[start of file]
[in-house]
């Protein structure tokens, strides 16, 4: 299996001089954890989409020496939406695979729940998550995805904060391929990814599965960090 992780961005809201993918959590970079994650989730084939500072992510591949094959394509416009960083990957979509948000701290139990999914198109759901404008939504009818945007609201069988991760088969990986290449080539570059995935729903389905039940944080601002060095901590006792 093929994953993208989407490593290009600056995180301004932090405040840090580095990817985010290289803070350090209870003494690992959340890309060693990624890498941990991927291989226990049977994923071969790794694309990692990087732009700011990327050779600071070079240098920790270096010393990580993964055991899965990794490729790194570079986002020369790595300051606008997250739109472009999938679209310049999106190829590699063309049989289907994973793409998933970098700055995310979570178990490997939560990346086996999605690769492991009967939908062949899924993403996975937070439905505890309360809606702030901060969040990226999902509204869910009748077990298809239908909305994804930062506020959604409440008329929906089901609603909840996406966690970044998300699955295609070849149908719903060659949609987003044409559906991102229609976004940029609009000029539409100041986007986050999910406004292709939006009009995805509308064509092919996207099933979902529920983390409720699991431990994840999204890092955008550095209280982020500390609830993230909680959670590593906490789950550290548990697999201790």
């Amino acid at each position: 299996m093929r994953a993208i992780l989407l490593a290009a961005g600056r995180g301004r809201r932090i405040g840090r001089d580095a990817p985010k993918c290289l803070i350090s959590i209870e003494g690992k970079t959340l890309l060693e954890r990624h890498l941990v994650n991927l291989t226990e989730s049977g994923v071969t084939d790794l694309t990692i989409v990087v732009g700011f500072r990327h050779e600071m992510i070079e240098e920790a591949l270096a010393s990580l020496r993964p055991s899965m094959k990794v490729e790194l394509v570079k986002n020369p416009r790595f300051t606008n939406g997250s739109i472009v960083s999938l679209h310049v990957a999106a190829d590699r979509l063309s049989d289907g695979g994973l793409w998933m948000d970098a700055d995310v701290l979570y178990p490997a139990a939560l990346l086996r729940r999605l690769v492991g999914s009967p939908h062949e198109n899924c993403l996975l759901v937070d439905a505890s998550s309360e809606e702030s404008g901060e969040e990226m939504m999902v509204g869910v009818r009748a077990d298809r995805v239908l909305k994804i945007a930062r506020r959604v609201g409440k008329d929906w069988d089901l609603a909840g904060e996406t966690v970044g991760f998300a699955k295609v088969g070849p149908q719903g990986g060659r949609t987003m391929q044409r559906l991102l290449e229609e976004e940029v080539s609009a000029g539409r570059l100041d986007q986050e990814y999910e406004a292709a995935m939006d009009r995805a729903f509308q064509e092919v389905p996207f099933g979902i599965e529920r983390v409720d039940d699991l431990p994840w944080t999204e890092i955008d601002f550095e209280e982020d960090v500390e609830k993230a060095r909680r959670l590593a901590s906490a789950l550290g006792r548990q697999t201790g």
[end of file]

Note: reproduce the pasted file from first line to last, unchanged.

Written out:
[in-house]
């Protein structure tokens, strides 16, 4: 299996001089954890989409020496939406695979729940998550995805904060391929990814599965960090 992780961005809201993918959590970079994650989730084939500072992510591949094959394509416009960083990957979509948000701290139990999914198109759901404008939504009818945007609201069988991760088969990986290449080539570059995935729903389905039940944080601002060095901590006792 093929994953993208989407490593290009600056995180301004932090405040840090580095990817985010290289803070350090209870003494690992959340890309060693990624890498941990991927291989226990049977994923071969790794694309990692990087732009700011990327050779600071070079240098920790270096010393990580993964055991899965990794490729790194570079986002020369790595300051606008997250739109472009999938679209310049999106190829590699063309049989289907994973793409998933970098700055995310979570178990490997939560990346086996999605690769492991009967939908062949899924993403996975937070439905505890309360809606702030901060969040990226999902509204869910009748077990298809239908909305994804930062506020959604409440008329929906089901609603909840996406966690970044998300699955295609070849149908719903060659949609987003044409559906991102229609976004940029609009000029539409100041986007986050999910406004292709939006009009995805509308064509092919996207099933979902529920983390409720699991431990994840999204890092955008550095209280982020500390609830993230909680959670590593906490789950550290548990697999201790």
């Amino acid at each position: 299996m093929r994953a993208i992780l989407l490593a290009a961005g600056r995180g301004r809201r932090i405040g840090r001089d580095a990817p985010k993918c290289l803070i350090s959590i209870e003494g690992k970079t959340l890309l060693e954890r990624h890498l941990v994650n991927l291989t226990e989730s049977g994923v071969t084939d790794l694309t990692i989409v990087v732009g700011f500072r990327h050779e600071m992510i070079e240098e920790a591949l270096a010393s990580l020496r993964p055991s899965m094959k990794v490729e790194l394509v570079k986002n020369p416009r790595f300051t606008n939406g997250s739109i472009v960083s999938l679209h310049v990957a999106a190829d590699r979509l063309s049989d289907g695979g994973l793409w998933m948000d970098a700055d995310v701290l979570y178990p490997a139990a939560l990346l086996r729940r999605l690769v492991g999914s009967p939908h062949e198109n899924c993403l996975l759901v937070d439905a505890s998550s309360e809606e702030s404008g901060e969040e990226m939504m999902v509204g869910v009818r009748a077990d298809r995805v239908l909305k994804i945007a930062r506020r959604v609201g409440k008329d929906w069988d089901l609603a909840g904060e996406t966690v970044g991760f998300a699955k295609v088969g070849p149908q719903g990986g060659r949609t987003m391929q044409r559906l991102l290449e229609e976004e940029v080539s609009a000029g539409r570059l100041d986007q986050e990814y999910e406004a292709a995935m939006d009009r995805a729903f509308q064509e092919v389905p996207f099933g979902i599965e529920r983390v409720d039940d699991l431990p994840w944080t999204e890092i955008d601002f550095e209280e982020d960090v500390e609830k993230a060095r909680r959670l590593a901590s906490a789950l550290g006792r548990q697999t201790g």